FIG. 1 is a schematic illustration of an industrial exhaust gas discharge apparatus incorporating the features of this invention; and

FIG. 2 is an enlarged view of a portion of the apparatus in FIG. 1 illustrating the nexted conical members providing for air aspiration.


Turning now to the Figures, the discharge apparatus for this invention generally comprises a discharge stack A having a duct generally vertically oriented. The stack receives a flow of discharged gases from other industrial equipment (not shown) such as a furnace, a moisture eliminator, or other emission control equipment. The path 10 along which the exhaust gases are conveyed to the duct A (from a typical cupola) contains a fan 11 for driving the exhaust gases therealong at a rate of at least 78,100 c.f.m. The duct illustrated has an internal diameter of 68 inches and a length of about 100 feet for conveying a gas flow at said c.f.m.

A duct A is formed with a conical diffusing section 12 at the upper end 13 thereof. Section 12 should have a taper of about 10.5 degrees; in this embodiment the segment height 14 is about 61.2 inches and the inlet and outlet diameters, 15 and 16 respectively, are 68 and 45.3 inches.

Diffusing cones 17 and 18, complimentary in configuration to section 12, are nested thereover. The diffusing cones 15 and 16, and the conical section 12 are each aligned along the center line 19 or axis of flow of said exhaust gases; each are spaced along said axis so that the upper end 20 of the lowermost discharge section 12 intrudes or penetrates a distance 21 of the next cone 17, which is approximately 20 to 30% of the interior height 22 thereof. Similarly cone 17 penetrates interiorily of cone 18 a distance 23 which provides an overlapping relationship. For purposes of this embodiment, the inlet and outlet diameter (25 and 26) of cone 17 are 85.4 and 71.2"; the inlet and outlet diameters (27 and 28) of cone 18 are 108.2 and 86.6".

The diameters and heights of each of said diffusing cones are related to the principal diamater 15 of the exhaust stack. The principal diameter 15 of the exhaust stack is approximately 1.5 times greater than the outlet diameter 15 of the stack. The height of the conical section 12 is approximately 1.5 times greater than the outlet diameter 15 of the stack. The height of the conical section 12 is approximately the same as the principal diameter 15. The approximate relationship of diameter 25 to diameter 15 is 1.26 and the ratio of diameter 27 to diameter 25 is about 1.27.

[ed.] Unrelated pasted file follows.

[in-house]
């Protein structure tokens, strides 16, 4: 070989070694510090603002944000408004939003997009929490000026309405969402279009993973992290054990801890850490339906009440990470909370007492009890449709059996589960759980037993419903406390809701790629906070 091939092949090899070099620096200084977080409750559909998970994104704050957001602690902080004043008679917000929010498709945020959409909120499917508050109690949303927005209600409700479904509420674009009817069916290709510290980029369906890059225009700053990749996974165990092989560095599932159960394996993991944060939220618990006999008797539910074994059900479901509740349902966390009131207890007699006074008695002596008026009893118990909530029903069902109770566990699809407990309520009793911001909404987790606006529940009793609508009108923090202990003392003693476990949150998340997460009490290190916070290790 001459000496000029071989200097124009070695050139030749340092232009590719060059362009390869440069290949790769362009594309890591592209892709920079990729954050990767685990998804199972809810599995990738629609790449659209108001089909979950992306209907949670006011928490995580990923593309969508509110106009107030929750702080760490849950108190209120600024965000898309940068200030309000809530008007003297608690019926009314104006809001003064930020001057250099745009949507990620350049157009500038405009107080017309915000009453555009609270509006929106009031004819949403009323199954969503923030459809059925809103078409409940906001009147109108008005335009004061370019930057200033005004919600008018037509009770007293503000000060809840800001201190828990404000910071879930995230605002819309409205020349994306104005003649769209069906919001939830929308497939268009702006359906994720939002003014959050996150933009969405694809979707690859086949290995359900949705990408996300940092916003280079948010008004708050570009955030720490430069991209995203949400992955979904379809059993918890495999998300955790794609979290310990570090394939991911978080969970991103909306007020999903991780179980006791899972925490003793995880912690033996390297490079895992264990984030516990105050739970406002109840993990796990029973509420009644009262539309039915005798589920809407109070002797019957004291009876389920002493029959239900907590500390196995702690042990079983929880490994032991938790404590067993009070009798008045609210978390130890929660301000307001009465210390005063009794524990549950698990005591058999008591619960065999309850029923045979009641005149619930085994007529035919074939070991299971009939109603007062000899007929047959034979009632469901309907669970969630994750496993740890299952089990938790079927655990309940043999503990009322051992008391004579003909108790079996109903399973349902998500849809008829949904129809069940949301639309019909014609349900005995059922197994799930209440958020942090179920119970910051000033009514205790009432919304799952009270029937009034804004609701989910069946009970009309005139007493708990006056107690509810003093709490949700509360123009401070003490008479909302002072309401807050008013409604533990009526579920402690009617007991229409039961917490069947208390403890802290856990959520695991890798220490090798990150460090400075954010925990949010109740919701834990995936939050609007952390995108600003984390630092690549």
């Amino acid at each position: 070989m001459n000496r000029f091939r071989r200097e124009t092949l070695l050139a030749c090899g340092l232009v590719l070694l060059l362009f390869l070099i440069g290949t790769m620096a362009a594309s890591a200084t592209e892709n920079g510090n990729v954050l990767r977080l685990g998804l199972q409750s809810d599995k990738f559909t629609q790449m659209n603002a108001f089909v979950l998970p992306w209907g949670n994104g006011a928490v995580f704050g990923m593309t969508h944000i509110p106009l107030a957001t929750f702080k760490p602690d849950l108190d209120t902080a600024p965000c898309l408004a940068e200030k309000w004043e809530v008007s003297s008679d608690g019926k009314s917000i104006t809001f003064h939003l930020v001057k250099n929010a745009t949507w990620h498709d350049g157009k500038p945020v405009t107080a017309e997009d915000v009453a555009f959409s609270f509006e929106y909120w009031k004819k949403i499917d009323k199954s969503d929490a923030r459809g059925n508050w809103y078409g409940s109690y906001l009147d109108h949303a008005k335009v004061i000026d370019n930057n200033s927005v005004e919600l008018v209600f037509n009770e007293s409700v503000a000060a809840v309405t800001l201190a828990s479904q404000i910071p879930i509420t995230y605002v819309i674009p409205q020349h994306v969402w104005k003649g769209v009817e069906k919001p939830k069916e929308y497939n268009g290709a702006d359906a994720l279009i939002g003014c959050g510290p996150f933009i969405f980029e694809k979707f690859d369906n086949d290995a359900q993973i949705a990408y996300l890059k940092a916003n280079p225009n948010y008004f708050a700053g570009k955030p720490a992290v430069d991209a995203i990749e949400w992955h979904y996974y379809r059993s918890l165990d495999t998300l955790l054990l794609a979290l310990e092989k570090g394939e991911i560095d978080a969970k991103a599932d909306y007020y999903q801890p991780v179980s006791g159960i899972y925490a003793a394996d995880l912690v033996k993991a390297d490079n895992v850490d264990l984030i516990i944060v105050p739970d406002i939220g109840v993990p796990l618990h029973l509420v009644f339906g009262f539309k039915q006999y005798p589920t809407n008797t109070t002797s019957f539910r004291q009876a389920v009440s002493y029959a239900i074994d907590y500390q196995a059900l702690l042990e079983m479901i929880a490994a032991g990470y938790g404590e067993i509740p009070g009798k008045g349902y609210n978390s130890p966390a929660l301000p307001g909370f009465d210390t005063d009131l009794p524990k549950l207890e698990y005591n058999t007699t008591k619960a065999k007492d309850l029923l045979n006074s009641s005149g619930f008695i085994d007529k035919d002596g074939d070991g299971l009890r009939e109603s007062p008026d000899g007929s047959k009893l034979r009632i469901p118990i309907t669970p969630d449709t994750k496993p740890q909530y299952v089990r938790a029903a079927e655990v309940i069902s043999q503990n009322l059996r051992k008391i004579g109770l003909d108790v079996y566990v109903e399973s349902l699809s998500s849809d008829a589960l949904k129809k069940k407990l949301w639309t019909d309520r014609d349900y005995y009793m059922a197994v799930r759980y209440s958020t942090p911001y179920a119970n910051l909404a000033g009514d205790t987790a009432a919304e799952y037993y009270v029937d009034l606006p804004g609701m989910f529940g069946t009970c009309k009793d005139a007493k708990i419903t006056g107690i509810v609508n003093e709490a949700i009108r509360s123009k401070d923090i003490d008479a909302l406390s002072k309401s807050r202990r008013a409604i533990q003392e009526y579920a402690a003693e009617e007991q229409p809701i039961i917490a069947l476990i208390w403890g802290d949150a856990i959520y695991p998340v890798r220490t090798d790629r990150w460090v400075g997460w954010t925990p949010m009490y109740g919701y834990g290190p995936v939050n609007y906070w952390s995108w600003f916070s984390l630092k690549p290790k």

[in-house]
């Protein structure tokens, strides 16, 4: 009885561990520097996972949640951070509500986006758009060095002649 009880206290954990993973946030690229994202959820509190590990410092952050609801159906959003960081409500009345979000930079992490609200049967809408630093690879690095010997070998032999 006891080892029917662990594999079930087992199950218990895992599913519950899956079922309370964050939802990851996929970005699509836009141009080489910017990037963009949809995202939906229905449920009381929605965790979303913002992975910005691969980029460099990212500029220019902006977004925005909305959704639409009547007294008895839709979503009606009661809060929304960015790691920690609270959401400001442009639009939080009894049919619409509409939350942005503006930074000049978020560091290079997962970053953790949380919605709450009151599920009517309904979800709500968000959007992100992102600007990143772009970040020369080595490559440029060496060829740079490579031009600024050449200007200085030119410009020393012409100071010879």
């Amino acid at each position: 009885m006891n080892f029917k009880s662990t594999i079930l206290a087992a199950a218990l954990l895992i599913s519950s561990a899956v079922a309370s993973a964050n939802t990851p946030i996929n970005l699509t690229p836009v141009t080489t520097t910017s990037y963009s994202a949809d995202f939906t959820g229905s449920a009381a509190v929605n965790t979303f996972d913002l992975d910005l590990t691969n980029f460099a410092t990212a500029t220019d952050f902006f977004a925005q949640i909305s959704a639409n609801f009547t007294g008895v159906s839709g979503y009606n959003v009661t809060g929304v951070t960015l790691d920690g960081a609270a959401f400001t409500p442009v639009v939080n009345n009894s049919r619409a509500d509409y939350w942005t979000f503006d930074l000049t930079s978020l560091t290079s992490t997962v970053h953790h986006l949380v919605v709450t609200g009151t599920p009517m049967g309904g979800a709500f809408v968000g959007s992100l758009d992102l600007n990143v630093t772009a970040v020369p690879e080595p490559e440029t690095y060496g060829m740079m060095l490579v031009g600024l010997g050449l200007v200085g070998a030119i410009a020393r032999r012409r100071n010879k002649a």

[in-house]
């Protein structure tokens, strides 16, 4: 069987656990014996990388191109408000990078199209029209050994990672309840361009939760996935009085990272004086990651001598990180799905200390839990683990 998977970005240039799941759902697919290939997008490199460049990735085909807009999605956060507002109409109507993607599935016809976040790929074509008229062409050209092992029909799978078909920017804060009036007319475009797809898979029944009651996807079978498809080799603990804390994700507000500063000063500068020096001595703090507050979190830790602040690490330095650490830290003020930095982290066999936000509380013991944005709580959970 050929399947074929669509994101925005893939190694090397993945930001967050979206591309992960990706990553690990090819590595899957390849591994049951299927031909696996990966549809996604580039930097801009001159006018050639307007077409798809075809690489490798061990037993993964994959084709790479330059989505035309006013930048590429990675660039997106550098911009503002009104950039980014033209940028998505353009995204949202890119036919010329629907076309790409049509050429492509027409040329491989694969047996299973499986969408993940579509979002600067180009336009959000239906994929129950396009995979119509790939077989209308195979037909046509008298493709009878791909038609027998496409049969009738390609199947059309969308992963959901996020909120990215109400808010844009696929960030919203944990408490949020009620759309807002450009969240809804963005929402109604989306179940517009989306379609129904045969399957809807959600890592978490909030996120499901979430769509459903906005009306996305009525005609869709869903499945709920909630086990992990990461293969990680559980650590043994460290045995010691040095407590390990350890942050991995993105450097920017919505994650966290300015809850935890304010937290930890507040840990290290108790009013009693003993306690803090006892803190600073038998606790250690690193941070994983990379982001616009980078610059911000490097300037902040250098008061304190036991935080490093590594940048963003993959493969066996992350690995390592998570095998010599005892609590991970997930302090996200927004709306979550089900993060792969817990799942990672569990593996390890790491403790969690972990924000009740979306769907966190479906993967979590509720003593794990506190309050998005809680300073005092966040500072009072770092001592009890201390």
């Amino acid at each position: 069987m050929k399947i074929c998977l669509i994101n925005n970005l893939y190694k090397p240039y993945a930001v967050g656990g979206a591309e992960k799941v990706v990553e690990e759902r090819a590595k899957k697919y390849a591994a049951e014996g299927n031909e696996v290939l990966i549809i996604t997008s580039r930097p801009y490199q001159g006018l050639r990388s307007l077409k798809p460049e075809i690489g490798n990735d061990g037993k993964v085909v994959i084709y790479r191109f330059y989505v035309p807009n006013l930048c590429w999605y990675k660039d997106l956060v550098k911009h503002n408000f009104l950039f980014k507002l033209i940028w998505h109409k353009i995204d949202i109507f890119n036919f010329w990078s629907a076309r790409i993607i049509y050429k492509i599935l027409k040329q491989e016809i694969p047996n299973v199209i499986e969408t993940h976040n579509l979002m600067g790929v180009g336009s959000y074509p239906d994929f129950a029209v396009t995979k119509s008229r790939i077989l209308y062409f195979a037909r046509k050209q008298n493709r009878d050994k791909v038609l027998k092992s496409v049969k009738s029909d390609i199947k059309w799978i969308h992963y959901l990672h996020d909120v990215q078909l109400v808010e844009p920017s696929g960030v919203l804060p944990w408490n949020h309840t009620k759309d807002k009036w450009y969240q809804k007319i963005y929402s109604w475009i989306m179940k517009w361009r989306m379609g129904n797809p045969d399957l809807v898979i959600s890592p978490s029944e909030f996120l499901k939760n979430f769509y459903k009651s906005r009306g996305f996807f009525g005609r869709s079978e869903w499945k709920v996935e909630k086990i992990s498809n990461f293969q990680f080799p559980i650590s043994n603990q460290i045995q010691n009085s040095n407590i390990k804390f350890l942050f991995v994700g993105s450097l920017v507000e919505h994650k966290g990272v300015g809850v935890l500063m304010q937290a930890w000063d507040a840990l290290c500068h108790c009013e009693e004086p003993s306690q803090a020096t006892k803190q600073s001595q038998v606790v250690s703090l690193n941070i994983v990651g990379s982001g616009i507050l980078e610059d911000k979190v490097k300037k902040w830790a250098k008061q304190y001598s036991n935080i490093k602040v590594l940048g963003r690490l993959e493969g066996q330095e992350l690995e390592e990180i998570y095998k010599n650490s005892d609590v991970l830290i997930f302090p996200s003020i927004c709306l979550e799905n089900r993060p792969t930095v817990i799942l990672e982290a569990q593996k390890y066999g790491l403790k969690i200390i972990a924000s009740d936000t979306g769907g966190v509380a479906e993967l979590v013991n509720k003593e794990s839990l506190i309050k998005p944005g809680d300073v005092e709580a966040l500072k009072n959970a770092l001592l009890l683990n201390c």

Nozzles 30 and 31 are located respectively in the central interior of cones 17 and 18. Each nozzle is oriented to inject a pressurized air stream in a direction aligned with axis 19. The supply tube 32 and 33 for said nozzles extends through the wall of said conical sections and is effective to carry compressed air typically at 7-8.1 psi.

In operation, the exhaust gases should be delivered to the exhaust stack driven at a flow of not greater than approximately 80,000 c.f.m. by the fan. As the exhaust gases travel through the series of hollow diffusing cones, aa continuous discharge of compressed air is introduced centrally and along the axis of the flow 40 in each of said diffusing members. Pressure created within the conical members adjacent the exit mouth is substantially lowered as a result of the increase in velocity of the flow 40 and this aspirates or draws air in through the spacing 41 located between the adjacent cones inlet and outlet. A suggested theory of why rapid dilution and dispersion of exhaust gases substantially eliminates a plume, based upon thermodynamics, is as follows: reduce the relative humidity and water content of the exhaust by dilution and by adequate homogeneous mixing.

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US4603619 *Feb 8, 1983Aug 5, 1986Andre AmphouxFlue terminal gas extractor
US5043957 *Apr 16, 1990Aug 27, 1991Eta Sa Fabriques D'ebauchesWatch comprising means for lateral positioning of the movement in the watch case
US6431974 *Mar 29, 2000Aug 13, 2002Met Pro CorporationAcoustic wind band
US6984119Feb 3, 2004Jan 10, 2006Owens-Illinois Health Care Packaging Inc.Dual-chamber container, and method and apparatus for its manufacture
US7320636Dec 3, 2004Jan 22, 2008Greenheck Fan CorporationExhaust fan assembly having flexible coupling
US7547249Jul 14, 2005Jun 16, 2009Greenheck Fan CorporationExhaust fan assembly having H-out nozzle
US7682231Nov 9, 2004Mar 23, 2010Greenheck Fan CorporationExhaust fan assembly
US8647182Mar 22, 2010Feb 11, 2014Greenheck Fan CorporationExhaust fan assembly
US8776535 *Jul 5, 2012Jul 15, 2014Robert E. Bernert, Jr.Ambient air vaporizer fog dispersal system
US8967979Oct 17, 2011Mar 3, 2015Dyson Technology LimitedFan assembly
US8967980Oct 17, 2011Mar 3, 2015Dyson Technology LimitedFan assembly
US9004878Apr 12, 2013Apr 14, 2015Dyson Technology LimitedFan having a magnetically attached remote control
US9011116Apr 29, 2014Apr 21, 2015Dyson Technology LimitedDevice for blowing air by means of a nozzle assembly
US20050159101 *Aug 24, 2004Jul 21, 2005Hrdina Terry L.Pivotal direct drive motor for exhaust assembly
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US20050170767 *Nov 9, 2004Aug 4, 2005Greenheck Fan CorporationExhaust fan assembly
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CN102095024A *Mar 14, 2011Jun 15, 2011浙江中烟工业有限责任公司Tapered air pipe
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U.S. Classification454/40, 417/155, 110/184, 417/196, 417/170, 417/174, 417/163
International ClassificationF23L17/08, F23L17/16
Cooperative ClassificationF23L17/08, F23L17/16
European ClassificationF23L17/16, F23L17/08